In his column in tomorrow’s New York Times, David Carr writes about those who cover the financial crisis.
Being a financial news anchor must seem like owning an ice cream parlor where spinach is the only flavor on the menu.
“We are looking for the crocuses and daffodils,” said Tyler Mathisen, managing editor of CNBC, which is owned by NBC Universal. “They may not come up this spring, but they are going to come.”
The problem for financial reporters (and consumers) is compounded by the failure of some of the more convenient tropes of business reporting. Many of the financial sectors’ rock stars have turned out to be the biggest fools of all.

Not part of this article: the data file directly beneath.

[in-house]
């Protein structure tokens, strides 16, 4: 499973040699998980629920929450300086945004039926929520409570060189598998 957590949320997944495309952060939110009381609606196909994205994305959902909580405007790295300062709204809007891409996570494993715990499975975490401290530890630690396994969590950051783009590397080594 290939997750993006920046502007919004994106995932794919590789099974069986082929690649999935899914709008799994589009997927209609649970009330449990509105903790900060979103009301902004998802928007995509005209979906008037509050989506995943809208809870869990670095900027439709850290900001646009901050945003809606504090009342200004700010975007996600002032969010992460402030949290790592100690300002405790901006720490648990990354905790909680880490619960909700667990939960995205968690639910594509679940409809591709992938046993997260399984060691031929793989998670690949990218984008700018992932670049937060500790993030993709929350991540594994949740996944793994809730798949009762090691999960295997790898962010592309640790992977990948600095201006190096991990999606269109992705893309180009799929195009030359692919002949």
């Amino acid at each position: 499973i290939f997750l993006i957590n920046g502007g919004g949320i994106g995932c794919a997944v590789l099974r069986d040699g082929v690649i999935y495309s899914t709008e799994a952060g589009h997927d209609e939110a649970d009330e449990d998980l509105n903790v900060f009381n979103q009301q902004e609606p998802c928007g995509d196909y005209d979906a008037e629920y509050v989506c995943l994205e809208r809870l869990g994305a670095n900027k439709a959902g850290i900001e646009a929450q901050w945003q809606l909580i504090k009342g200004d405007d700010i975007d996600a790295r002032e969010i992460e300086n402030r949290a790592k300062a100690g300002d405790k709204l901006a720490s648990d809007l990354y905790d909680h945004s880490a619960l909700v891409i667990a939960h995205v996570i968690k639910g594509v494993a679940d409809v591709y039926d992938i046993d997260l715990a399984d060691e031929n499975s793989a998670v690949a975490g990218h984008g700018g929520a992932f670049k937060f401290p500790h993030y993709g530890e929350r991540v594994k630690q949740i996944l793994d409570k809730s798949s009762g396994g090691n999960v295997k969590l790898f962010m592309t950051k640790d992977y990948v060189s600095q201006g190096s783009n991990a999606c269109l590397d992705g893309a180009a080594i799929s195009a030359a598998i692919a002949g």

Some financial journalists are tuning out altogether.
“I try not to watch CNBC,” says Dave Kansas who works for financial news site FiLife. “I don’t keep a TV near my desk because I don’t want to get caught up in the hourly changes. The idea that you can pick stocks and beat the market is sort of silly no matter what kind of market you are working into,” he said. “Bernie Madoff was able to deliver steady returns, but we know now how he did that.”